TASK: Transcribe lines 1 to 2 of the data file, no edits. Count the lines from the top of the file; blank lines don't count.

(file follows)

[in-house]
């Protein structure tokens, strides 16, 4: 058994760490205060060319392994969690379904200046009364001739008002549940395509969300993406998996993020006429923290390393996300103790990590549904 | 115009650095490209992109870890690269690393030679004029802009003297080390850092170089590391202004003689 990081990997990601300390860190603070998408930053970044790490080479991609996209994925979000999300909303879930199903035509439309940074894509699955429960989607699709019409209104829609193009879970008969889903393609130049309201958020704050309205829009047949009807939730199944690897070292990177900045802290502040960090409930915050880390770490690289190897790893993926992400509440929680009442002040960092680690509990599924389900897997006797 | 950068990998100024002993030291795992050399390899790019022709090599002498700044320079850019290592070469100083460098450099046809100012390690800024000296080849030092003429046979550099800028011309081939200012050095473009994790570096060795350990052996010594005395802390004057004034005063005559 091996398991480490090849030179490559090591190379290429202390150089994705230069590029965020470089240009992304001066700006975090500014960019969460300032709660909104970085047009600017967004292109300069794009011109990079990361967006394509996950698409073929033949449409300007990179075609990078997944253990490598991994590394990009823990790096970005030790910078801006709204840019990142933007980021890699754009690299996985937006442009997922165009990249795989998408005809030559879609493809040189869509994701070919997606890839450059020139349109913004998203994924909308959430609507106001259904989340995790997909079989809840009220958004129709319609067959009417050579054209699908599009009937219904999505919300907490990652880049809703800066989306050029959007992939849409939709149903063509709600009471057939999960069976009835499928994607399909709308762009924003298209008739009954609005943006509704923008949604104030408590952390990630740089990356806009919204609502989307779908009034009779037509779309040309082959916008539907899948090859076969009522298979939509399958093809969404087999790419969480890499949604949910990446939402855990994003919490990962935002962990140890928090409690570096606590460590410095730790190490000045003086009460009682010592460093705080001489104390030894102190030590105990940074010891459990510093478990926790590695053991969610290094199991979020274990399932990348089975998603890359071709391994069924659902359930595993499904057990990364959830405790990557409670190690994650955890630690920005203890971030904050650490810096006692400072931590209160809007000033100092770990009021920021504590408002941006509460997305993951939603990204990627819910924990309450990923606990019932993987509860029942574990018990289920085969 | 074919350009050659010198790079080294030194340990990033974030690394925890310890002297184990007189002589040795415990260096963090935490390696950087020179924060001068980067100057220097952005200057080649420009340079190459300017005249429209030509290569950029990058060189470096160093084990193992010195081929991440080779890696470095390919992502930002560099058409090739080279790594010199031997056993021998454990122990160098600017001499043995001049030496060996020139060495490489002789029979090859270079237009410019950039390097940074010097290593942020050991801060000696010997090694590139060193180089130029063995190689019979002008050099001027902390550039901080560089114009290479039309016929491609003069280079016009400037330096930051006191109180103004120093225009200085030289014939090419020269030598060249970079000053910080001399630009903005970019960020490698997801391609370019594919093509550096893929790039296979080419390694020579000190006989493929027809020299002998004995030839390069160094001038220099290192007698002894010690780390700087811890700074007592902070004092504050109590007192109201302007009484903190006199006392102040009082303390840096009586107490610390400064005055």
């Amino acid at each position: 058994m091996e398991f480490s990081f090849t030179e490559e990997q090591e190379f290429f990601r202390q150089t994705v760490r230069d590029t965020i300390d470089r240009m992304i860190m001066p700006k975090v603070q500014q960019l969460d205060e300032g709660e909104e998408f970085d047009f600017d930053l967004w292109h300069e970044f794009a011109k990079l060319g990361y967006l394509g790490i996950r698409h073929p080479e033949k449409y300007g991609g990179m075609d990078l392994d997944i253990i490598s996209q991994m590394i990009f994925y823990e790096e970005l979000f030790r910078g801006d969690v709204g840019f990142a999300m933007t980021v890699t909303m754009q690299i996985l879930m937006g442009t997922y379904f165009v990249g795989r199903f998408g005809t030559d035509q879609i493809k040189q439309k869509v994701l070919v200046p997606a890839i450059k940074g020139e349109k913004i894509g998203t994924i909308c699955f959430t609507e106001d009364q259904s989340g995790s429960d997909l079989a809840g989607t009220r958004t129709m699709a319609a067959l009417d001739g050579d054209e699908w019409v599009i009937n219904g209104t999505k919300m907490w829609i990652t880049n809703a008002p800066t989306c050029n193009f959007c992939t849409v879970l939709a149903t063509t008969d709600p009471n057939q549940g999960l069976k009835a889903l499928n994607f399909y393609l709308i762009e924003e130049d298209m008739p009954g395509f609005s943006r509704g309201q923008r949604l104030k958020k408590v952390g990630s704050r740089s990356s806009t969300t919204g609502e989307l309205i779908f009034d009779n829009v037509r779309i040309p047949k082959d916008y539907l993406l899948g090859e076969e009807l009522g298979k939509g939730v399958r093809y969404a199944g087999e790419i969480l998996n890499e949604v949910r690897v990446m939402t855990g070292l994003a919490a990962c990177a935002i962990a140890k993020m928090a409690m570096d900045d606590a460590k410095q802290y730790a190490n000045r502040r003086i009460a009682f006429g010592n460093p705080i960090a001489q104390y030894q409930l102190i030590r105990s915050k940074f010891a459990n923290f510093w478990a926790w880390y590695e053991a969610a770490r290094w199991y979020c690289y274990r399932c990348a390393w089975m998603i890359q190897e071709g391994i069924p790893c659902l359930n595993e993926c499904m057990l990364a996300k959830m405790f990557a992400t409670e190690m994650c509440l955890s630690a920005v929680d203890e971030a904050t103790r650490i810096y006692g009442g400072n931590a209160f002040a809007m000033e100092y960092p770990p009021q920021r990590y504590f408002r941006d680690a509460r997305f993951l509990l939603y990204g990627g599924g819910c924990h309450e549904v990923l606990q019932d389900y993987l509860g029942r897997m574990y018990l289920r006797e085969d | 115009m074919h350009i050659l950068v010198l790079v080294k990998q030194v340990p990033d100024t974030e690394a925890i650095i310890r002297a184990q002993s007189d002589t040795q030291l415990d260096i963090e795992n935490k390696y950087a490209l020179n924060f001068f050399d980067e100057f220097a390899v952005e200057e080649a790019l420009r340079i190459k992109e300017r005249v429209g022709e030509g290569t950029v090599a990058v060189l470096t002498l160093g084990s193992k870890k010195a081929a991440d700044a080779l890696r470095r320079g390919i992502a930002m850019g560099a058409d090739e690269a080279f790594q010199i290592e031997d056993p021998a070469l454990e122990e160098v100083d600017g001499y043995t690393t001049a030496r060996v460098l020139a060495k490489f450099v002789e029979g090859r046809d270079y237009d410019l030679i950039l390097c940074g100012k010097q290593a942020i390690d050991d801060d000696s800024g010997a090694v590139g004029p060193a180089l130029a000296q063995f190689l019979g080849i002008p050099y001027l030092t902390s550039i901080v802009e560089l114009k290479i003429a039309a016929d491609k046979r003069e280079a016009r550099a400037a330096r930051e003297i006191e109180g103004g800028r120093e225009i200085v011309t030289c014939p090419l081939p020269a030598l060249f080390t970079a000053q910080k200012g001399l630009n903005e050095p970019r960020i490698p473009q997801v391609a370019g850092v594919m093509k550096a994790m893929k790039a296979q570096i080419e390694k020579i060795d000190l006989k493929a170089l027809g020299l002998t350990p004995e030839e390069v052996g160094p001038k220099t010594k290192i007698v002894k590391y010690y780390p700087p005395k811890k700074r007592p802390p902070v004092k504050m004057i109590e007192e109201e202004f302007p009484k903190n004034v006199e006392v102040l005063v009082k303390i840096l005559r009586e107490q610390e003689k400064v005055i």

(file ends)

[in-house]
């Protein structure tokens, strides 16, 4: 058994760490205060060319392994969690379904200046009364001739008002549940395509969300993406998996993020006429923290390393996300103790990590549904 | 115009650095490209992109870890690269690393030679004029802009003297080390850092170089590391202004003689 990081990997990601300390860190603070998408930053970044790490080479991609996209994925979000999300909303879930199903035509439309940074894509699955429960989607699709019409209104829609193009879970008969889903393609130049309201958020704050309205829009047949009807939730199944690897070292990177900045802290502040960090409930915050880390770490690289190897790893993926992400509440929680009442002040960092680690509990599924389900897997006797 | 950068990998100024002993030291795992050399390899790019022709090599002498700044320079850019290592070469100083460098450099046809100012390690800024000296080849030092003429046979550099800028011309081939200012050095473009994790570096060795350990052996010594005395802390004057004034005063005559 091996398991480490090849030179490559090591190379290429202390150089994705230069590029965020470089240009992304001066700006975090500014960019969460300032709660909104970085047009600017967004292109300069794009011109990079990361967006394509996950698409073929033949449409300007990179075609990078997944253990490598991994590394990009823990790096970005030790910078801006709204840019990142933007980021890699754009690299996985937006442009997922165009990249795989998408005809030559879609493809040189869509994701070919997606890839450059020139349109913004998203994924909308959430609507106001259904989340995790997909079989809840009220958004129709319609067959009417050579054209699908599009009937219904999505919300907490990652880049809703800066989306050029959007992939849409939709149903063509709600009471057939999960069976009835499928994607399909709308762009924003298209008739009954609005943006509704923008949604104030408590952390990630740089990356806009919204609502989307779908009034009779037509779309040309082959916008539907899948090859076969009522298979939509399958093809969404087999790419969480890499949604949910990446939402855990994003919490990962935002962990140890928090409690570096606590460590410095730790190490000045003086009460009682010592460093705080001489104390030894102190030590105990940074010891459990510093478990926790590695053991969610290094199991979020274990399932990348089975998603890359071709391994069924659902359930595993499904057990990364959830405790990557409670190690994650955890630690920005203890971030904050650490810096006692400072931590209160809007000033100092770990009021920021504590408002941006509460997305993951939603990204990627819910924990309450990923606990019932993987509860029942574990018990289920085969 | 074919350009050659010198790079080294030194340990990033974030690394925890310890002297184990007189002589040795415990260096963090935490390696950087020179924060001068980067100057220097952005200057080649420009340079190459300017005249429209030509290569950029990058060189470096160093084990193992010195081929991440080779890696470095390919992502930002560099058409090739080279790594010199031997056993021998454990122990160098600017001499043995001049030496060996020139060495490489002789029979090859270079237009410019950039390097940074010097290593942020050991801060000696010997090694590139060193180089130029063995190689019979002008050099001027902390550039901080560089114009290479039309016929491609003069280079016009400037330096930051006191109180103004120093225009200085030289014939090419020269030598060249970079000053910080001399630009903005970019960020490698997801391609370019594919093509550096893929790039296979080419390694020579000190006989493929027809020299002998004995030839390069160094001038220099290192007698002894010690780390700087811890700074007592902070004092504050109590007192109201302007009484903190006199006392102040009082303390840096009586107490610390400064005055």